Provide Some Personal Insight

An executive resume service can help you write the first aspect of your bio, but there’s another point they can’t help you with as much. The part which deals with your personal life. You don’t want to get into many details about your life, but people want to know if you have a family, what ages your kids are, what your spouse does and what your hobbies and passions are. People connect with other people based on their personal interests rather than business success. When you have similar personal interests with other executives, they’ll be more likely to reach out to you since it seems like a natural fit.

At Professional Resume Services, we can help you piece together your executive profile to help it flow naturally. One of the hardest parts of an executive bio is making it easy to read and captivate the reader’s attention. When you’re ready to sit down and write your c-level executive biography, consider giving us a call to help you get started.

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With the world of automation today, it can be virtually impossible to get your executive resume into human hands if you only submit it online through job boards. It may be much easier and convenient to send in your resume online, but there’s no guarantee it will ever been seen. Recruiters will scan resumes for certain keywords and keyphrases using technology in order to eliminate as many as possible. If yours isn’t formatted perfectly, or if you don’t use the right words, it will be quickly brushed off.

So how can you write resumes that get you hired, but have a better chance of getting them into human hands? Here are a few tips to consider.

Optimize Your Keywords

Keywords are the most essential component of any effective resume. Any executive resume writer will look at your skills, qualifications and accomplishments and simply reword them to use appropriate keywords for your industry. This is the best chance you have at getting your executive resume through the automated keyword filter.

executive resume writerLook For Connections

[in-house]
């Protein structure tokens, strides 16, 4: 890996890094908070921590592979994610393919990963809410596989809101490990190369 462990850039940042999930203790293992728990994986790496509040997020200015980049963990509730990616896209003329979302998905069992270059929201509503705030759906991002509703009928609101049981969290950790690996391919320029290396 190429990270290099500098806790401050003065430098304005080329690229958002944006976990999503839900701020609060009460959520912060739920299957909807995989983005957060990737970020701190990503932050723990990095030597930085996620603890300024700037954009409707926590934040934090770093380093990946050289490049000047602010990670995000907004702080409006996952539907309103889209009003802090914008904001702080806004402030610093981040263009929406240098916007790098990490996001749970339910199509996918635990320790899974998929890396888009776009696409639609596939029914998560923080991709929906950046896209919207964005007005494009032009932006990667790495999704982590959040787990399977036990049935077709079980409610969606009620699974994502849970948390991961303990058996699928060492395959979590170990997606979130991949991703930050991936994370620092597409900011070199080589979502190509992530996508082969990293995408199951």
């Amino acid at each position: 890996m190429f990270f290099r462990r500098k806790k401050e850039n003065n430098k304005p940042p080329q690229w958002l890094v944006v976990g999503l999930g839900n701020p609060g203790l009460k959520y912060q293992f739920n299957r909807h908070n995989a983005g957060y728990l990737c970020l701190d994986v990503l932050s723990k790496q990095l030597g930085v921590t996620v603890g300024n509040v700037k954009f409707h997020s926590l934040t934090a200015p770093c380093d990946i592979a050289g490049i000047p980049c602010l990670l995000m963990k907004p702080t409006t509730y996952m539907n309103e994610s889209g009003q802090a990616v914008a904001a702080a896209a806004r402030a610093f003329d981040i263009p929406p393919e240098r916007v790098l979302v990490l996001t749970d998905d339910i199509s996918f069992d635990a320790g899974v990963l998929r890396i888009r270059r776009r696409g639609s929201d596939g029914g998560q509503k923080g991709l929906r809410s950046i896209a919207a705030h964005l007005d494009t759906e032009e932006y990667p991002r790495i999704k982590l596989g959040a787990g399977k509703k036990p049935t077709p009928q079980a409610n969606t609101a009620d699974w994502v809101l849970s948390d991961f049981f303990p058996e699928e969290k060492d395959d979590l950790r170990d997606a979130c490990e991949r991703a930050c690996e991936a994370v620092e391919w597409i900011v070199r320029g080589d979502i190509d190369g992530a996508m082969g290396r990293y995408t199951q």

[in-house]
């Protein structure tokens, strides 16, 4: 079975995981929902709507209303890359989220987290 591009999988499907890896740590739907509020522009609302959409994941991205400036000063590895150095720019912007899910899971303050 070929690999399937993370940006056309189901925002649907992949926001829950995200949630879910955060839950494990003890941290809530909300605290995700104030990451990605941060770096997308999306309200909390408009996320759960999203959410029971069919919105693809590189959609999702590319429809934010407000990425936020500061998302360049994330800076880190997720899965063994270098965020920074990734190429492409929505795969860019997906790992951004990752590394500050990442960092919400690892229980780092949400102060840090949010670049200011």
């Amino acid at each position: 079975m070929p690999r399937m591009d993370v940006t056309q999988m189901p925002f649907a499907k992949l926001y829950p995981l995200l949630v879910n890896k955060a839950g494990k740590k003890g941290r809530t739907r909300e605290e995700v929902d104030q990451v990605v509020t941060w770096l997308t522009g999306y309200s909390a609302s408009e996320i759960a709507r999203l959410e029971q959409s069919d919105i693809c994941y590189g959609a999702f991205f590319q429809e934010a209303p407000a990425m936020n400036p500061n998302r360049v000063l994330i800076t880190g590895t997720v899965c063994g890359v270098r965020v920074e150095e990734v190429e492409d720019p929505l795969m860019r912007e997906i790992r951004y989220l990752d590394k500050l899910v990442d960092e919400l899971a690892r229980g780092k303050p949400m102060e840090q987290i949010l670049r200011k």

Sometimes the best way to get your resume into human hands is to bypass technology completely. When you make connections with people in your industry, you may not even have to send in a resume online. You still have to focus on writing an effective resume, so don’t think your connection will guarantee you an interview. It’s just one of the best ways to get around the initial resume submission stage.

Be Short and Concise

No one wants to read a long resume. You have an average of six seconds to impress a recruiter or HR manager. The first thing an executive resume writer should do is look how to tighten up sentences and sections. Try to keep your resume to two pages or less, but the shorter the better.

Choose Your Approach Carefully

Whether you choose to submit your resume online or in person, following up with the company is important to know where you stand. Sometimes your resume is filtered out right away because of keywords, but sometimes it could have been lost in the shuffle. Without checking in periodically, you may never know. Just be careful not to follow-up too much to the point where you look desperate.

Professional Resume Services helps executives with writing an effective resume every day. Our skilled professionals know the tricks to getting resumes into human hands, so if you are struggling with the process or need assistance in any way with your job search, feel free to contact us at any time.